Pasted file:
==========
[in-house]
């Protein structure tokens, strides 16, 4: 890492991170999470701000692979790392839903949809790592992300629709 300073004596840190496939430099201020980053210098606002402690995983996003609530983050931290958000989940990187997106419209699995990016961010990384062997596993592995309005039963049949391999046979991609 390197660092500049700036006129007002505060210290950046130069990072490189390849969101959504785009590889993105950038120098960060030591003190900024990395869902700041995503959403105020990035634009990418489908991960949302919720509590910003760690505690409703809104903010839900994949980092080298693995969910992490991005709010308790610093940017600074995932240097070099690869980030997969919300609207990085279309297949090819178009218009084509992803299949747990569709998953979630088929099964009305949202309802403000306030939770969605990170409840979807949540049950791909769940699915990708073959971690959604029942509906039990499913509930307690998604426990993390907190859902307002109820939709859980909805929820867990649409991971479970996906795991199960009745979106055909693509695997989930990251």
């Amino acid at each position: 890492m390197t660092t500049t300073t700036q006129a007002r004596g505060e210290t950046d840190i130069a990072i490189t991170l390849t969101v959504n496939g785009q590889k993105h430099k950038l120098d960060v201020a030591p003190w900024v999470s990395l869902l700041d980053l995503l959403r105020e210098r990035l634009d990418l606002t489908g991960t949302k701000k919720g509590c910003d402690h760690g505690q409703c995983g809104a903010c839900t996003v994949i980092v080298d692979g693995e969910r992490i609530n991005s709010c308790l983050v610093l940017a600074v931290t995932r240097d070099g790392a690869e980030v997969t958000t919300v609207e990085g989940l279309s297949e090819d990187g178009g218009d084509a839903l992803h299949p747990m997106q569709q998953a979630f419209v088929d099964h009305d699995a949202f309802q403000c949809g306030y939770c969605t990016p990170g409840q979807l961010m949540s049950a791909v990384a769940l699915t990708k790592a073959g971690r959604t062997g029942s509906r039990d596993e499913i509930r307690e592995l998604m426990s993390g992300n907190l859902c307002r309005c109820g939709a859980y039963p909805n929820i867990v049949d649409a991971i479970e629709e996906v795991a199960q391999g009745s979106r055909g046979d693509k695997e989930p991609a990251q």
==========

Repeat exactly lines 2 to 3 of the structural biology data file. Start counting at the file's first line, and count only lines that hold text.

């Protein structure tokens, strides 16, 4: 890492991170999470701000692979790392839903949809790592992300629709 300073004596840190496939430099201020980053210098606002402690995983996003609530983050931290958000989940990187997106419209699995990016961010990384062997596993592995309005039963049949391999046979991609 390197660092500049700036006129007002505060210290950046130069990072490189390849969101959504785009590889993105950038120098960060030591003190900024990395869902700041995503959403105020990035634009990418489908991960949302919720509590910003760690505690409703809104903010839900994949980092080298693995969910992490991005709010308790610093940017600074995932240097070099690869980030997969919300609207990085279309297949090819178009218009084509992803299949747990569709998953979630088929099964009305949202309802403000306030939770969605990170409840979807949540049950791909769940699915990708073959971690959604029942509906039990499913509930307690998604426990993390907190859902307002109820939709859980909805929820867990649409991971479970996906795991199960009745979106055909693509695997989930990251």
């Amino acid at each position: 890492m390197t660092t500049t300073t700036q006129a007002r004596g505060e210290t950046d840190i130069a990072i490189t991170l390849t969101v959504n496939g785009q590889k993105h430099k950038l120098d960060v201020a030591p003190w900024v999470s990395l869902l700041d980053l995503l959403r105020e210098r990035l634009d990418l606002t489908g991960t949302k701000k919720g509590c910003d402690h760690g505690q409703c995983g809104a903010c839900t996003v994949i980092v080298d692979g693995e969910r992490i609530n991005s709010c308790l983050v610093l940017a600074v931290t995932r240097d070099g790392a690869e980030v997969t958000t919300v609207e990085g989940l279309s297949e090819d990187g178009g218009d084509a839903l992803h299949p747990m997106q569709q998953a979630f419209v088929d099964h009305d699995a949202f309802q403000c949809g306030y939770c969605t990016p990170g409840q979807l961010m949540s049950a791909v990384a769940l699915t990708k790592a073959g971690r959604t062997g029942s509906r039990d596993e499913i509930r307690e592995l998604m426990s993390g992300n907190l859902c307002r309005c109820g939709a859980y039963p909805n929820i867990v049949d649409a991971i479970e629709e996906v795991a199960q391999g009745s979106r055909g046979d693509k695997e989930p991609a990251q």